In that link you posted, you can look at the python full solution here at the end and go through it to see what all is distributed.
In short, some parts are distributed, like reading data from the file, but the very important parts like the distance computation are not.
Running down, we see:
sc = SparkContext("local", "PythonKMeans")
This instantiates the context and creates a local cluster which the jobs will be submitted to
lines = sc.textFile(..)
This is still setting up. No operations have taken place yet. You can verify this by putting timing statements in the code
data = lines.map(lambda x: (x.split("#"), parseVector(x.split("#"))))
The lambda here will be applied to lines, so this operation will split the file in parallel. Note that the actual line also has a
cache() at the end (see cache]).
data is just a reference to the spark object in memory. (I may be wrong here, but I think the operation still doesn't happen yet)
count = data.count()
This forces the parallel computation to start, and the count to be stored. At the end, the reference data is still valid, and we'll use it for further computations. I'll stop with detailed explanations here, but wherever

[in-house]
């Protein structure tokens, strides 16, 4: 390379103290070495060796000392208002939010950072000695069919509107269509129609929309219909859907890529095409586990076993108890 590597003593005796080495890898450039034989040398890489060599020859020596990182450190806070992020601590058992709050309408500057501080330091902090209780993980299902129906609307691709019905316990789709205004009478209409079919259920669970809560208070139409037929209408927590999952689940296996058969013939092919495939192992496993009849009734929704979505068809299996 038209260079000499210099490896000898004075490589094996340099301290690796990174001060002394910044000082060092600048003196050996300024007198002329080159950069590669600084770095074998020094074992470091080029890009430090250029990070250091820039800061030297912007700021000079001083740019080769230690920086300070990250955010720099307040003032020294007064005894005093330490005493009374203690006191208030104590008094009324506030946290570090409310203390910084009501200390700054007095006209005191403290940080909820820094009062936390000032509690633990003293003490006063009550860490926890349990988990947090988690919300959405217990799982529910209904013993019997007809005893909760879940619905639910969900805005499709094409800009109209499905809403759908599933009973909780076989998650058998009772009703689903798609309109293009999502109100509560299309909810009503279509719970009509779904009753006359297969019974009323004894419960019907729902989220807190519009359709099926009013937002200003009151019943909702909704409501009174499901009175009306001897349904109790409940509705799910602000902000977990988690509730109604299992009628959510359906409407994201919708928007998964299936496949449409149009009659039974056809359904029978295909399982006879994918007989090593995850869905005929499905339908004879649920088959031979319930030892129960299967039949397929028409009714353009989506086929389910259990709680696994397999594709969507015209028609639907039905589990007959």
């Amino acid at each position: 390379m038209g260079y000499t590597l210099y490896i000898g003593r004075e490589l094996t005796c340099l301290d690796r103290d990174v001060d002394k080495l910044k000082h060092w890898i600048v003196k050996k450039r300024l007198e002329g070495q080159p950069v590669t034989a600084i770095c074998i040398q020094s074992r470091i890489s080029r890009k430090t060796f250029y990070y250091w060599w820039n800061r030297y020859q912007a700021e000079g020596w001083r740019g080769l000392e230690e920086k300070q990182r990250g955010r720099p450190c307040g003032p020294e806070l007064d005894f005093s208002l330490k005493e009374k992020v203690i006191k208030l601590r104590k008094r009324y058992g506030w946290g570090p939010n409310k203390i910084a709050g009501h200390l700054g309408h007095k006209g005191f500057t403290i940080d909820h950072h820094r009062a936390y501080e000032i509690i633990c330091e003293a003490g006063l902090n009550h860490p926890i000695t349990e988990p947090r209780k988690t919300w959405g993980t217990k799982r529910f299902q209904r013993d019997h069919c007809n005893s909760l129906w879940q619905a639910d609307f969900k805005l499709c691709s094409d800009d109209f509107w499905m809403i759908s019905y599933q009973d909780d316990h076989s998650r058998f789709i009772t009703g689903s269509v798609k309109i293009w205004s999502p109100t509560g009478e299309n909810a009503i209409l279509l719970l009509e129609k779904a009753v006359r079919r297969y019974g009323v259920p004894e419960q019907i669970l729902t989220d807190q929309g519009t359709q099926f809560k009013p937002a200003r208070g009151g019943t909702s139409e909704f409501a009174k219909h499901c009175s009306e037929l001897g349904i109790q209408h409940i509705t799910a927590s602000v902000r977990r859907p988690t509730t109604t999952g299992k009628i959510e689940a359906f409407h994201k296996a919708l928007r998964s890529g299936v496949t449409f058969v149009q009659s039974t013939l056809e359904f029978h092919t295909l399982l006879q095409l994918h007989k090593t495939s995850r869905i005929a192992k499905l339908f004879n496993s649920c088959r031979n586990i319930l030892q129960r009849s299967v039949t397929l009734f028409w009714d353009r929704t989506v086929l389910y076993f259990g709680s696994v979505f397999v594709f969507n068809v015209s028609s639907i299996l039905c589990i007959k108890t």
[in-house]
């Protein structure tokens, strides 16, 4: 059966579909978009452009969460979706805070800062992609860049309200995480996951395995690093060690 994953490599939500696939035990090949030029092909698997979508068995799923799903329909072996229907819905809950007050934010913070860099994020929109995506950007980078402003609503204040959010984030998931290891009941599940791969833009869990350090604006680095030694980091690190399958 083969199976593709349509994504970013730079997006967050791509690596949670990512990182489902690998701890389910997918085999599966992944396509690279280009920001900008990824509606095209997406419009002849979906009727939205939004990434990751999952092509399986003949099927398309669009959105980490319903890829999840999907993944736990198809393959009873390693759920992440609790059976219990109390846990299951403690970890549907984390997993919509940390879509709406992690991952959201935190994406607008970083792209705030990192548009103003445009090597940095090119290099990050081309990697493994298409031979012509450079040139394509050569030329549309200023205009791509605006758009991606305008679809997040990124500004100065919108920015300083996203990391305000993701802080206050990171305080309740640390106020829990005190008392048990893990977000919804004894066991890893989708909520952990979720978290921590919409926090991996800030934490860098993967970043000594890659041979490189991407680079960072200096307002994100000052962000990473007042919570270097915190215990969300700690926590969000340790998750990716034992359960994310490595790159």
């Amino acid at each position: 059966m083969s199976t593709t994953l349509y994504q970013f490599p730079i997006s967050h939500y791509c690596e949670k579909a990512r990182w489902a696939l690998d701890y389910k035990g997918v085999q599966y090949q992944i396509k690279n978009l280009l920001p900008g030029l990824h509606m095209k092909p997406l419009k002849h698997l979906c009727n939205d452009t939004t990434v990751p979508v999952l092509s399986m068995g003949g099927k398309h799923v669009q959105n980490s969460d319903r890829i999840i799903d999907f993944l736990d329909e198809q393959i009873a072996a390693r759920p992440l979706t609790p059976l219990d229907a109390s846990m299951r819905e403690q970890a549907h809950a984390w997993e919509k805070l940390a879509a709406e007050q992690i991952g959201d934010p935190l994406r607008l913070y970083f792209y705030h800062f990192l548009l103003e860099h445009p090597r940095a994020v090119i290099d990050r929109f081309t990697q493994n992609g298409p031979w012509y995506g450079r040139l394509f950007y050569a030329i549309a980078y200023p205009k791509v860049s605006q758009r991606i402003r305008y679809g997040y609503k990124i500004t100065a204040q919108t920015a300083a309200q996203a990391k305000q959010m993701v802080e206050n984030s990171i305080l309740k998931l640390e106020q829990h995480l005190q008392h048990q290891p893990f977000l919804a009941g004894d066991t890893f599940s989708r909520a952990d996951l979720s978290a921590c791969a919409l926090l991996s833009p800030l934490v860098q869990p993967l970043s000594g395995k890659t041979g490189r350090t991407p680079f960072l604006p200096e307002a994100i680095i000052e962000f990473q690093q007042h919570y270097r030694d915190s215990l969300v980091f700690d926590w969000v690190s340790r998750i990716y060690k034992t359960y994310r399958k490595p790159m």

data is being used is a possible parallel computation. The python code itself is single threaded, and interfaces with the Spark cluster.
An interesting line is:
tempDist = sum(np.sum((centroids[x] - y) ** 2) for (x, y) in newCentroids.iteritems())
centroids is an object in python memory, as is
newCentroids. So, at this point, all computations are being done in memory (and on the client, typically clients are slim, i.e. have limited capabilities, or the client is an SSH shell, so the computers resources are shared. You should ideally never do any computation here), so no parallelization is being used. You could optimize this method further by doing this computation in parallel. Ideally you want the python program to never directly handle individual points' $x$ and $y$ values.